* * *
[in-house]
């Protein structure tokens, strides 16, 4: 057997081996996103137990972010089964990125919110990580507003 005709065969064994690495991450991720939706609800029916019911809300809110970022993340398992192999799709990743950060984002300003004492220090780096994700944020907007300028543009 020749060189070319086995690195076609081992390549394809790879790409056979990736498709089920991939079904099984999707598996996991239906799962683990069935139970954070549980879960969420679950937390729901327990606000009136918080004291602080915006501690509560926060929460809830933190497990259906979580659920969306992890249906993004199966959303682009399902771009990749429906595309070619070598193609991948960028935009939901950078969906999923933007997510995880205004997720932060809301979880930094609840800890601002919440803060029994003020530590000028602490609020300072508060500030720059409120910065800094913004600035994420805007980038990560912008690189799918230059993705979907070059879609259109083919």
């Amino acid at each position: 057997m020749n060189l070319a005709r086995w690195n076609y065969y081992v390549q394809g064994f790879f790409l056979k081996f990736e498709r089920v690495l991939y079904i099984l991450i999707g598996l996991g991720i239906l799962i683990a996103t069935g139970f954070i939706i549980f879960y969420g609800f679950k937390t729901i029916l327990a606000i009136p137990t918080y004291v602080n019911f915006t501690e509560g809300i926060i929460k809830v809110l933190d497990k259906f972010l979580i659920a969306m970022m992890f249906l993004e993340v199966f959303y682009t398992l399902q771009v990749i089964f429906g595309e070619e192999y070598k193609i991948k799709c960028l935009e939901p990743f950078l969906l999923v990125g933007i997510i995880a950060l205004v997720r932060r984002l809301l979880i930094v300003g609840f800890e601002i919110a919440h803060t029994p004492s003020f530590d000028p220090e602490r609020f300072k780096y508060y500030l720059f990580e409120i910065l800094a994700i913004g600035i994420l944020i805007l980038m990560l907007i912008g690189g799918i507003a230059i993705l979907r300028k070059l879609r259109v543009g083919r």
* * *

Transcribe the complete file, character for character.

[in-house]
């Protein structure tokens, strides 16, 4: 057997081996996103137990972010089964990125919110990580507003 005709065969064994690495991450991720939706609800029916019911809300809110970022993340398992192999799709990743950060984002300003004492220090780096994700944020907007300028543009 020749060189070319086995690195076609081992390549394809790879790409056979990736498709089920991939079904099984999707598996996991239906799962683990069935139970954070549980879960969420679950937390729901327990606000009136918080004291602080915006501690509560926060929460809830933190497990259906979580659920969306992890249906993004199966959303682009399902771009990749429906595309070619070598193609991948960028935009939901950078969906999923933007997510995880205004997720932060809301979880930094609840800890601002919440803060029994003020530590000028602490609020300072508060500030720059409120910065800094913004600035994420805007980038990560912008690189799918230059993705979907070059879609259109083919």
């Amino acid at each position: 057997m020749n060189l070319a005709r086995w690195n076609y065969y081992v390549q394809g064994f790879f790409l056979k081996f990736e498709r089920v690495l991939y079904i099984l991450i999707g598996l996991g991720i239906l799962i683990a996103t069935g139970f954070i939706i549980f879960y969420g609800f679950k937390t729901i029916l327990a606000i009136p137990t918080y004291v602080n019911f915006t501690e509560g809300i926060i929460k809830v809110l933190d497990k259906f972010l979580i659920a969306m970022m992890f249906l993004e993340v199966f959303y682009t398992l399902q771009v990749i089964f429906g595309e070619e192999y070598k193609i991948k799709c960028l935009e939901p990743f950078l969906l999923v990125g933007i997510i995880a950060l205004v997720r932060r984002l809301l979880i930094v300003g609840f800890e601002i919110a919440h803060t029994p004492s003020f530590d000028p220090e602490r609020f300072k780096y508060y500030l720059f990580e409120i910065l800094a994700i913004g600035i994420l944020i805007l980038m990560l907007i912008g690189g799918i507003a230059i993705l979907r300028k070059l879609r259109v543009g083919r």